“The Imam of Tawi-Tawi” by Ian Hamilton


Canada’s answer to—whom? Jason Bourne?—is a lesbian forensic accountant of Chinese extraction by the name of Ava Lee. But in The Imam of Tawi-Tawi, her tenth outing, Ava isn’t this time tracking down missing millions but has instead been sucked into the global “War on Terror”.

There are suspicions that the little-known and mysterious Zakat College in Tawi-Tawi, a Muslim-majority island about as far south in the Philippines as one can go, is training terrorists. Ava has been asked, as a favor to a mentor, to find out what is going on. The suspicions turn out to be correct, the CIA inevitably gets involved, but things are not (of course) as they first seem.

The worldview presented by Hamilton and Ava is one their southern neighbors might expect from Canadians: robust opposition to what is wrong in the world yet respect for diversity. Islamic terrorism is a scourge, yet almost all Muslims, including the Muslim Brotherhood, actively oppose it as well. American institutions—including the CIA—are on the whole staffed by professional, well-meaning people, but American political operatives and businessmen are narrow-minded would-be bullies and/or religious zealots.

There is more than an undercurrent of commentary on Philippine and American politics as well as contemporary Chinese society. Indeed, the standard disclaimer that “any resemblance to actual persons, living or dead, is purely coincidental” is a little disingenuous: it’s not particularly difficult to discern who might have inspired some of the walk-on parts.

The Imam of Tawi-Tawi plods a little in the first sections. There are numerous references to people and episodes from earlier adventures, which perhaps bring a frisson of recognition to those that have read the previous nine but which are otherwise obscure. Indeed, the only real explanation for a Philippine senator asking Ava to undertake this highly sensitive investigation is the interlocking favors and relationships apparently built up in previous volumes. The descriptions of hotel meals, showers and massages slow the action down. And for those new to the series, Ava’s sudden flurry of martial arts moves to take out a bodyguard comes out of nowhere.

Hamilton is, however, strong on details—municipal geography, airlines, hotel lobbies—which add greatly to the sense of place. But the real strength of The Imam of Tawi-Tawi is the clever twist in the tale that occurs some three-quarters of the way through the book. To say anything more would be to risk giving something away.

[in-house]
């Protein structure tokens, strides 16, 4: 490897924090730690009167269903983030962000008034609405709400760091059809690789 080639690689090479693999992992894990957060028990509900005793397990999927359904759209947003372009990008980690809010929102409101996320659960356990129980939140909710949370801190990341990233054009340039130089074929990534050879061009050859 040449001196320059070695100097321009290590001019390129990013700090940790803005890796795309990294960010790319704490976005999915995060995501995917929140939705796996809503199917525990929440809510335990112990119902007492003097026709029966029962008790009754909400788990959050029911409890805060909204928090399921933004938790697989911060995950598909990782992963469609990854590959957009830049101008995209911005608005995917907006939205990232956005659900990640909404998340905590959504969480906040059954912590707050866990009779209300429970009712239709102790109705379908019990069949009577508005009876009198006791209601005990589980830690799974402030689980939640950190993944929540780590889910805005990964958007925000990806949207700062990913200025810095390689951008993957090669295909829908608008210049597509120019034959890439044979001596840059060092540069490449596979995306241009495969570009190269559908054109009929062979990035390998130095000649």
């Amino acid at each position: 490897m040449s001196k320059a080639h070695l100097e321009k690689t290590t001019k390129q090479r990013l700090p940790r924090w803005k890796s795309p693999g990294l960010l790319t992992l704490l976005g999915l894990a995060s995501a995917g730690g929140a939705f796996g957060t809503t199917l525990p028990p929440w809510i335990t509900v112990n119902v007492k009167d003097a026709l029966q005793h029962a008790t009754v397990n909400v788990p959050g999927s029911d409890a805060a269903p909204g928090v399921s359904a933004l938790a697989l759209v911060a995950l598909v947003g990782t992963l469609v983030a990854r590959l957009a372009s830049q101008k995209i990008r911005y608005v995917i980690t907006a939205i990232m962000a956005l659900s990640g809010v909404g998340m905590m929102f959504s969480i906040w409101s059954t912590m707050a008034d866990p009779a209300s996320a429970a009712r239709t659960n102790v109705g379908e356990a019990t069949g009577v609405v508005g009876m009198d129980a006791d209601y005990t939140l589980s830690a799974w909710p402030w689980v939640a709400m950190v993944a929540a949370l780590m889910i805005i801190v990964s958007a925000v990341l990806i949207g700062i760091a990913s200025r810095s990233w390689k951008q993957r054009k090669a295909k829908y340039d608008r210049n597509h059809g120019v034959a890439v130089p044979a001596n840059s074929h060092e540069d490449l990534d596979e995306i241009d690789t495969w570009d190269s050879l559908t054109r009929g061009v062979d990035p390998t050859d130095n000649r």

The Imam of Tawi-Tawi, Ian Hamilton (House of Anansi Press/Spiderline, January 2018)
The Imam of Tawi-Tawi, Ian Hamilton (House of Anansi Press/Spiderline, January 2018)

While genre fiction rarely lends itself to deep analysis, there are nevertheless aspects of The Imam of Tawi-Tawi—and, it would appear from press reports, the series as a whole—that are somewhat curious. Ava’s lesbianism seems little more than a device than to allow her to navigate a largely male-populated story without the need for potential romantic engagement. Ava’s well-known predilection for brands—Shanghai Tang appears more than once; Ava’s preferred hotel in Hong Kong is the Mandarin, but the Peninsula in Manila—has an apparent corollary in some general repetition: we are told on at least three different occasions that Ava pulls on a “T-shirt and underwear”.

And then there are passages like


The fitness centre was almost deserted. That didn’t surprise [Eva]. Generally, Asians didn’t share the Western mania for hard physical exercise. May Ling and Amanda, for example, never lifted anything heavier than a wineglass, and hurrying in high heels was the extent of their aerobic workouts.


Perhaps “young Chinese-Canadian professional women”, who—according to an article in Macleans from a few years back—constitute one of Ava Lee’s main group of fans, really hold such views, but Asians on this side of the Pacific might mistake the implied affection for disdain.


These narrative tics notwithstanding, the Canadian protagonist’s thoughtful tolerance is refreshing in a mystery/thriller and, once one exercises the suspension of disbelief that is often de rigueur in such books, Hamilton can spin a good yarn.

Peter Gordon is editor of the Asian Review of Books.